by Hugh Joughin
Is not having sons still an issue for a 21st century male? Hugh Joughin asked around.
Father & son. It conjures up all sorts of images. Some real, some imaginary, some nostalgic, and some downright corny. This article started out as a general study of the topic of sonless fathers. I am not a journalist however, so didn’t know what to expect or even how to approach the subject.
Having two girls myself (and not having any more children thanks to modern, stitch-free technology), I wondered whether it would become purely my story in disguise.
However, the more I talked to fathers, and the more I read, the more I realized that subtle feelings of loss and disappointment exist. It’s not overt usually, but it’s there nevertheless.
Historically, clans depended on sons to continue lineage. Some Asian cultures with family size restrictions can be seen to value sons over daughters. It was noted in several publications I read that son preference still exists quite strongly in East and South East countries (China, India and Korea).
There are only so many boys to go around however. What exactly do men do with their feelings when biology dictates that they won’t ever have a son, and gender bias is not tolerated ? For some men, it appears that there is nowhere really to turn.
Years ago, long before I had my kids, I remember reading with mild amusement in Matthew Ridges biography “Take no prisoners” about his reaction when his wife Sally gave birth to their second child, their first one being a girl.
“When Sally had Boston [a boy]… I did…I lost it…because I really wanted a boy. I really, really wanted a boy”. I thought at the time ‘Excuse me ? You’re not allowed to think like that, let alone state it in print’. Ridge has been known to be somewhat outspoken at times, and he is a household name in New Zealand (mostly), so maybe this explains his candour.
In the book, Ridge continues with the usual qualifying clichés, explaining that he would quite naturally be delighted with another girl.
Fellow rugby league star Andrew Ettingshausen, “the face of rugby league in the ‘90’s” is father to four girls. These two sportsmen played arguably the most physical game of them all, in arguably the toughest competition in the world.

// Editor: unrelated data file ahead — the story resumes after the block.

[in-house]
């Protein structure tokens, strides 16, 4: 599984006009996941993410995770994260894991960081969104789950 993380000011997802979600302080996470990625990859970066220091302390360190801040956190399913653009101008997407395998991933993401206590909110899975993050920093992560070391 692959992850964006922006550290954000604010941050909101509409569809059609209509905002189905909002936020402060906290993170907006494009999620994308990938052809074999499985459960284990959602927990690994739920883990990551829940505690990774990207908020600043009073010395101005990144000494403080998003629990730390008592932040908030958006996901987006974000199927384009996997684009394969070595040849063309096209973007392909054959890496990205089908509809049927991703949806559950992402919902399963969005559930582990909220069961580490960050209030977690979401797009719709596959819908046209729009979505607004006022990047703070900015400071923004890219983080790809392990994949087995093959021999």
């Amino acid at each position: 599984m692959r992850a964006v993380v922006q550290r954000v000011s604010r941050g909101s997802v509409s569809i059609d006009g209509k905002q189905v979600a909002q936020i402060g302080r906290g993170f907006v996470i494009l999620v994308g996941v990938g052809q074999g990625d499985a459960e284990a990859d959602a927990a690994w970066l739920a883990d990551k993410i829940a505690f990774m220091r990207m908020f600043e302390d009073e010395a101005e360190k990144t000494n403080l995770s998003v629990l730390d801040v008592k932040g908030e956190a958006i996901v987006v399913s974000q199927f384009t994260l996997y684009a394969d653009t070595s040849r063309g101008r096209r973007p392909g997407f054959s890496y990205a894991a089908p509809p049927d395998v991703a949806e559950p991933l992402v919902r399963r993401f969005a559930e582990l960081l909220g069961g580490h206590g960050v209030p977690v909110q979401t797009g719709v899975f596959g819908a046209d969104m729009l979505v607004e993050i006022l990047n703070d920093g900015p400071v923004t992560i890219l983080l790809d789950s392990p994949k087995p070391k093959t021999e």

The very peak of macho male sporting endeavour. It would be interesting to get Ettingshausen’s thoughts straight after each birth.
In “Fatherhood Reclaimed (The making of the modern father)” Adrienne Burgess states “A real man can declare ‘I want a son’, but is not often heard to say ‘I’d like a baby’. He must rely on his partner for the expression of these unmanly words and perhaps, even, of this unmanly thought” (Page 109).
It’s hard these days for any man with three girls already and a baby on the way to feel comfortable saying “I’m desperate to have a boy this time” or “I want a son badly”.
It’s not terribly well accepted.
A recent copy of a big selling woman’s magazine even ran a major story about Australian celebrity “crocodile hunter” couple Steve & Terri Irwin. They also have one daughter, and are not shy about their desire to have a boy next time around.
The feature story went into great length about Terri’s intricate “boy diet” along with the usual pregnancy theories designed to increase the chances of giving birth to a boy. Full moon, spinach only on Thursdays at precisely 2.15 p.m. and definitely no blue top milk. Steve was on call 24/7 to do the deed at exactly the right time. Will it all work? We will wait and see.
There has been a lot written about Fathers and Daughters. A quick look at the library shelves indicates that not much of it is about the subject of sonless fathers however.
We have recollections of women down the ages talking about their fathers (heavy on the nostalgia usually), books about how special that father-daughter relationship really is (and how to strengthen it even further), as well as a plethora of ‘manuals’ about how to raise healthy and confident girls.